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From "Phase Web and Multimedia" <>
Subject RE: Security Solution
Date Mon, 01 Apr 2002 21:03:41 GMT
In reponse:

1) The use of this security solution is confined (at this point) to a
context in a host. Most of the time there is only one context per host.

2) It is a non-standard way of providing security checks. Many of the built
in role checking that is in struts/tiles and the programmatic security
checking would not be available. Although syntactically it would function
the same it would have no ties to the container managed security.

3) A servlet 2.3 compliant container with struts is necessary. It uses a
filter as the url guardian. I am sure the filter could be extracted and
tweaked to work in other situations other than struts.

4) There are a few options. There is container based security or you can
roll your own. Security has been (imho) a severly neglected area. As a
designer/developer I find it to be a pain in the butt that one is limited to
a single login page for all security constraints. This is the imposed
standard. Much of the way security is set up flys in the face of easy end
user interaction. Container managed security lacks the ability to login or
remain logged in. This is fairly absured imho. Others have developed front
end checks that work in conjunction with container managed security which
perform slight of hand logins. For example. if you want to use container
managed security you could initially redirect to a secure url that forwards
to an struts action or a servlet which first checks to see if a cookie
exists, then gathers u/p from the cookie and logs in and forwards to the
homepage. If a login is not found you can wait until someone hits a secure
url and forward them to the action login page. This smells like hackage.

5) If you want a list of competitive features read the other emails I have
posted to the list and read the servlet 2.3 spec. I am trying to get some
people thinking about intuitive security. I don't claim to have the answer
in my group of classes. I just claim to have a bit more flexibility. I don't
have any EJB or cross context fuctionality. Which other features do and of
course is of high value to many. So, I believe you can get a good idea for
what I have done by reading other posts with the same title as this article.

Let me know what you learn. If you have any contributions suggestions. I
would appreciate it. I don't claim to know anything much less everything :-)

Hope this helps,
Brandon Goodin
Phase Web and Multimedia
P (406) 862-2245
F (406) 862-0354

-----Original Message-----
From: Neil Pitman []
Sent: Monday, April 01, 2002 1:31 PM
To: Struts Users Mailing List
Cc: Struts Developers List
Subject: Re: Security Solution

Hello Brandon,

This might be interesting to me, but then I'm a newbie so I'm not sure
whether I should be interested.

As an alternative to posting sources here, you could create a project on  It would relieve this list of the specific traffic.

One aspect of documentation that I find particularly lacking is an
"appropriateness" section.  I expect it to be missing in commercial
documentation (because no one wants to lose a sale).  I have been
searching open source for the last few months.  I really have to dig
into each project to understand whether it is appropriate.

Could you provide:
1) indications for use
2) contra-indications against use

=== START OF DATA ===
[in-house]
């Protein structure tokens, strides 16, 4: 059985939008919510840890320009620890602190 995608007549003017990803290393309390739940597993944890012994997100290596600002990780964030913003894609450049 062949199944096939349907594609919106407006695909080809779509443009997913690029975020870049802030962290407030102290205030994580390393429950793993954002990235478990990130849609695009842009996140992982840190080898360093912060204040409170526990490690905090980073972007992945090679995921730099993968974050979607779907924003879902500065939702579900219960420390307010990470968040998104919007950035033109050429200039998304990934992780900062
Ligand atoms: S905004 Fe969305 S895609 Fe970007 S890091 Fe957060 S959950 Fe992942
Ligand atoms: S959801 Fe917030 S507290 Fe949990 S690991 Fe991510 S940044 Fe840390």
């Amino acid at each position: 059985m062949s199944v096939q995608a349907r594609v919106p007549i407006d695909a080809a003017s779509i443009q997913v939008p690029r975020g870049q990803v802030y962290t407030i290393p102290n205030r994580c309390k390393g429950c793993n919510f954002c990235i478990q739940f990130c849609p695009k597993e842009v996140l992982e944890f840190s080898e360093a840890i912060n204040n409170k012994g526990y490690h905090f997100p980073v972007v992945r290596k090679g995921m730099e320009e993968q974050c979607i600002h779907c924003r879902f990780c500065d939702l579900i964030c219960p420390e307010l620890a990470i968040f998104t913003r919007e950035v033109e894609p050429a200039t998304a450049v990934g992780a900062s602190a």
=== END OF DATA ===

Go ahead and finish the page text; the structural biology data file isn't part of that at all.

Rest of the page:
3) known complementary technologies (those it depends upon, those that
depend on it, those with a synergistic relationship)
4) known competative technologies (ones where I have to choose the one
feature set or another)
5) a comparative feature list (including versions of competitors).

Ok, it sounds like I want a month of the marketing department.  A line
or two would suffice.  Indeed, "unknown" would help - it would at least
tell me that I'm on my own.

Phase Web and Multimedia wrote:

> Greetings,
> I wanted to offer some code if anyone is interested. I have seen many
> discuss security on archives and wanted to offer an alternative to
> managed security.
> I spent some time weighing out whether to use container managed security
> not and came to the conclusion that I would use a filter for security.
> were several inflexibilities in the spec for container managed security. I
> wrote a security filter that functions very similar to container managed
> security. It has an xml config file that is used to protect urls. There
> a few differences in the config and how you define protected areas and
> you are directed.
> Basically there are three areas of greater flexibility.
> 1) you can define several security-constraint groups with different login
> pages.
> 2) you can login easily without having to hit a secure page first
> 3) you can set up an app specific security realm. (This can also be
> considered a limitation if you are maintaining cross context security, but
> you could easily tie into a larger security system if this is needed)
> Anyways, it is not the "standard" but it functions well and gives greater
> freedom. I found container managed security to be a greater "hack" job
> I wanted to accomplish my goals. If anybody is interested I can post it
> review. It is certainly not mature and the code is fit for my current
> situation with an eye to greater flexibility. I think that it could
> a good starting point for a cross-container simple alternate solution to
> current container managed security.
> P.S. I have to improve the documentation :-)
> Thanks for your time,
> Brandon Goodin
> Phase Web and Multimedia
> P (406) 862-2245
> F (406) 862-0354
> --
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Neil Pitman

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